The Virtuosa

“I have made a solemn vow never to send my drawings because people have cheated me. In particular, just today I found...that, having done a drawing of souls in Purgatory for the Bishop of St. Gata, he, in order to spend less, commissioned another painter to do the painting using my work. If I were a man, I can't imagine it would have turned out this way.” - Artemisia Gentileschi

Quiz 1 will open Friday, September 23 and must be submitted before midnight on Monday, September 28
  • Worth a maximum of 25 points
  • Will be comprised of image identification, multiple choice, fill in the blank, matching, and short answer essay questions
Artemisia Gentileschi, Jael and Sisera, c. 1620.











"Man is the measure of all things." - Protagoras
  • Class was decided at birth, & upward mobility was impossible
  • Only native men of high social rank could be citizens
  • Only citizens could vote or own land
  • Citizens made up about 13% of the population
  • With the exception of slaves, women were rarely able to leave the home
  • Women of all classes were considered far inferior to males
  • Female infanticide was fairly common
  • Girls married once they began to menstruate, around age 13
  • Men married around age 30 after they'd had a few intimate relationships (preferably with other males)
Riace Warrior A, found in the sea off Riace, Italy, c. 450 BCE. Bronze, height 6' 8".









"If women are expected to do the same work as men, we must teach them the same things.”  - Plato in Republic c. 375 BCE
"[T]he relation of male to female is by nature a relation of superior to inferior and ruler to ruled." - Aristotle in Politics 350 BCE

Polykleitos, Doryphoros, 450 - 440 BCE.
Knidian Aphrodite, Roman copy
after Praxiteles of c. 340 - 330 BCE.











  • By 12th century cities begin to develop bringing growth in trade, travel and education
  • More people involved in selling goods for profit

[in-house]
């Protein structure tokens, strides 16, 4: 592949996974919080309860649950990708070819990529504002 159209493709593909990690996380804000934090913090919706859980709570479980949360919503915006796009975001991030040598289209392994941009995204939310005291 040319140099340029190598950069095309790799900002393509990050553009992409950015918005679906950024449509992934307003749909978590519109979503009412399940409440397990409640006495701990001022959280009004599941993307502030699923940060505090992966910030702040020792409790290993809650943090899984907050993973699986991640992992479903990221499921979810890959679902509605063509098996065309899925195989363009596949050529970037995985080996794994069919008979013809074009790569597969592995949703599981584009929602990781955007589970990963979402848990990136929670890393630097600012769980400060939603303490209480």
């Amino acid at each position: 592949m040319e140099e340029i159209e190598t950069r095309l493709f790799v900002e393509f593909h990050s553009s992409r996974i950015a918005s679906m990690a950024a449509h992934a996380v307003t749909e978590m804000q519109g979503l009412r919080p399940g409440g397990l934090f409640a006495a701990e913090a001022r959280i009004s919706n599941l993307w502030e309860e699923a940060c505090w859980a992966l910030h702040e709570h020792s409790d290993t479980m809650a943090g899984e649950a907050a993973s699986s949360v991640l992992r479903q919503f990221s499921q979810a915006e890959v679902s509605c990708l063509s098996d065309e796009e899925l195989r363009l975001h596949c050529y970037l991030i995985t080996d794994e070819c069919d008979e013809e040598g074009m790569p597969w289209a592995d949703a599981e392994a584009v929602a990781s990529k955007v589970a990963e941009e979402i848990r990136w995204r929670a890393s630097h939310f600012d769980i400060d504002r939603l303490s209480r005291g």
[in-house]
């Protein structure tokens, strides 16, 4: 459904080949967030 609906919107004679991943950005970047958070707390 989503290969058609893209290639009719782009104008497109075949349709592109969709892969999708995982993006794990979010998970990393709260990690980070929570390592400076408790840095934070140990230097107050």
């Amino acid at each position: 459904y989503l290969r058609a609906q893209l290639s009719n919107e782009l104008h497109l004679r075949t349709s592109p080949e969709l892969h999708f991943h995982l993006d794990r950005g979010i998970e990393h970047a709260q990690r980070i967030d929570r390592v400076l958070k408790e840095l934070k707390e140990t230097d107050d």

• Guilds controlled price of labor, protected the worker and esnured quality for the buyer
    • Children as young as 12 entered an apprenticeship with guild member to learn trade
    • Once an apprentice had learned their craft well, they worked as a "journeyman" until they could establish their own business
  • As the Middle Ages progressed, women were usually allowed to become apprentices and participate in every aspect of guild membership, except becoming a member
  • Eventually, women will be entirely excluded from guilds,
    and their work dismissed as "hobby"
Women Weaving, Boccaccio, Concerning Famous Women, 1402.










Because of the structure of commerce, medieval women's artistic production usually falls into two categories:
  • Embroideries and textiles
  • Illuminated manuscripts
Most (recognized) medieval women art makers were from the wealthy class and were nuns
  • Upper class women who were not nuns produced embroideries
  • Nuns produced illuminated manuscripts
Medieval Spinners and Dyers
from a Book of Days











Opus Anglicanum = embroidered works made in English workshops during the 11th century
By 1250, these professional women embroiderers in England were highly respected
Popes regularly ordered liturgical garments from their shops which were considered as valuable as jewelry
In 1271 Henry III paid £220 for a bejeweled altar frontal equal to about £100,000 ($130,000) today